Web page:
The structure on the top of the Yates Formation shows the sum of all the post-Guadalupian deformation in the study area, the net result of Permian subsidence, Mesozoic warping, and Cenozoic uplift. Facies in the Yates Formation siliciclastic red beds indicate that it was deposited over the entire area at near sea-level elevation, as controlled by the water table. The geometry of widespread anhydrite beds in the Salado Formation above the Yates support the concept that the Yates was deposited over a low-relief surface. However, in the Delaware Basin, the Bell Canyon was deposited on the basin floor. This surface may also have been fairly low relief but was at an elevation of as much as 1,000 ft below sea level at the end of the Guadalupian.
At present, in the structural center of the Midland Basin, the top of the Yates Formation, lies at 500 ft below sea level. East of the axis of Midland Basin, the top of the Yates Formation rises toward elevations of 2,000 ft above sea level in the Permian outcrop area on the Rolling Plains. Several areas of anomalous structure are noted within the Midland Basin: an isolated uplift in Reagan County; a closed depression in Midland County; and several uplifts and a depression at the Howard-Glasscock High. The top of the Yates also rises to 1,500 ft at the Matador Arch that defines the north edge of the Midland Basin. Elevation of the Yates Formation rises abruptly over the Central Basin Platform on the south and east edges of the Midland Basin, reaching 1,000 ft above sea level over the north part of the Central Basin Platform and 1,800 ft above sea level in the south edge of the Central Basin Platform. The complex pattern of uplifts that defines the structure of the Central Basin Platform and creates numerous structural traps is apparent even in the generalized regional view shown.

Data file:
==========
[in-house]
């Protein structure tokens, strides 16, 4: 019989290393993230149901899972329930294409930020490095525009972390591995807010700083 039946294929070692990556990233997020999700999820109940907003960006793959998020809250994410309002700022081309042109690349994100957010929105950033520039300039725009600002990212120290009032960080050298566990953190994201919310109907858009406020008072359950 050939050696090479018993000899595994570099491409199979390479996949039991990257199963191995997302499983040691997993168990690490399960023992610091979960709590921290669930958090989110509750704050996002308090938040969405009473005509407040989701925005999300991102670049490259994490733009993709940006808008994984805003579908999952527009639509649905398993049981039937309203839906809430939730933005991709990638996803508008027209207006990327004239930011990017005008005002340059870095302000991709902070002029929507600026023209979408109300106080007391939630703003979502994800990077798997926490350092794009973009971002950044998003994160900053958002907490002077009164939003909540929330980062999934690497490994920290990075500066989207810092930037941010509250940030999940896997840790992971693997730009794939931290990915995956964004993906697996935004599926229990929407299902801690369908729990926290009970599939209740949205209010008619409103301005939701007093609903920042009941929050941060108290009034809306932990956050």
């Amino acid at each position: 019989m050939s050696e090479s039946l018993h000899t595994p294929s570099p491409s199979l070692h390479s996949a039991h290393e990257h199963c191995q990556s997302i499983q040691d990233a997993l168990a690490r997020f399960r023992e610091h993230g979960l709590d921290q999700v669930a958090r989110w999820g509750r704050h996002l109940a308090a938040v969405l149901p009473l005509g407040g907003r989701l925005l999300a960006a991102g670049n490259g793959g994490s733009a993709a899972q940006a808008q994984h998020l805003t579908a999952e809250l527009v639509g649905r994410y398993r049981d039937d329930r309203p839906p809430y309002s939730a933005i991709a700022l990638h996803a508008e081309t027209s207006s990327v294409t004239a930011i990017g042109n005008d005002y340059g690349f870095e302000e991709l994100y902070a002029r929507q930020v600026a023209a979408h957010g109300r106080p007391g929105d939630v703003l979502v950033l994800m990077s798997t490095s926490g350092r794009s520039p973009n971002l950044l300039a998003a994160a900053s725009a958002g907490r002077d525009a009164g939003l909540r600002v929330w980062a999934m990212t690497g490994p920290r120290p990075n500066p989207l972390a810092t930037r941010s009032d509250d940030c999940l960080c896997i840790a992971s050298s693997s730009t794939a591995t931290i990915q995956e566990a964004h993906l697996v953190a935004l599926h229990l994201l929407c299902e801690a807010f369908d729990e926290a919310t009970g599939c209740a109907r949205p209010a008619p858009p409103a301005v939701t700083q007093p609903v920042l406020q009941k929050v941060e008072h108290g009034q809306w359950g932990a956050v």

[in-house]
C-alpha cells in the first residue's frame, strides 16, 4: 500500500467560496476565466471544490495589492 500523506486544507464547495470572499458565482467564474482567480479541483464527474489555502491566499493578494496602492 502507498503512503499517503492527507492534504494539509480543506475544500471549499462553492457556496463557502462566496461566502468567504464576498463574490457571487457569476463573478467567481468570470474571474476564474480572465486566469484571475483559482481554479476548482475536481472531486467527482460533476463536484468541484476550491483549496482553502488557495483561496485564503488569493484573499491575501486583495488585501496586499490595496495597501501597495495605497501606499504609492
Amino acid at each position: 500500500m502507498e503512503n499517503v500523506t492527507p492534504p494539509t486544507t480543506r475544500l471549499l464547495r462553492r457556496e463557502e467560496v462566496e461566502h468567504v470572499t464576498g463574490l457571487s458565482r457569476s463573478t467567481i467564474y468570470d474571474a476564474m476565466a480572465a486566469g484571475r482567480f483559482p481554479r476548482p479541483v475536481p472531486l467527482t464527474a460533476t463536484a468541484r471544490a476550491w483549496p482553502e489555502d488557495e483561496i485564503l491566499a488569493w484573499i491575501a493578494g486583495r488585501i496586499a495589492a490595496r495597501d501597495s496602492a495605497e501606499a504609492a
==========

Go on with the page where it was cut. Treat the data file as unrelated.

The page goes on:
Outcrop Geology: Generalized Geologic Map
Depth to Salt: Alibates Surface Isopach
Above Salt Structure: Structure on Top of the Alibates
Thickness of Salt-Bearing Interval: Ochoan Isopach
Salt Quality: Net Salt and Percent Salt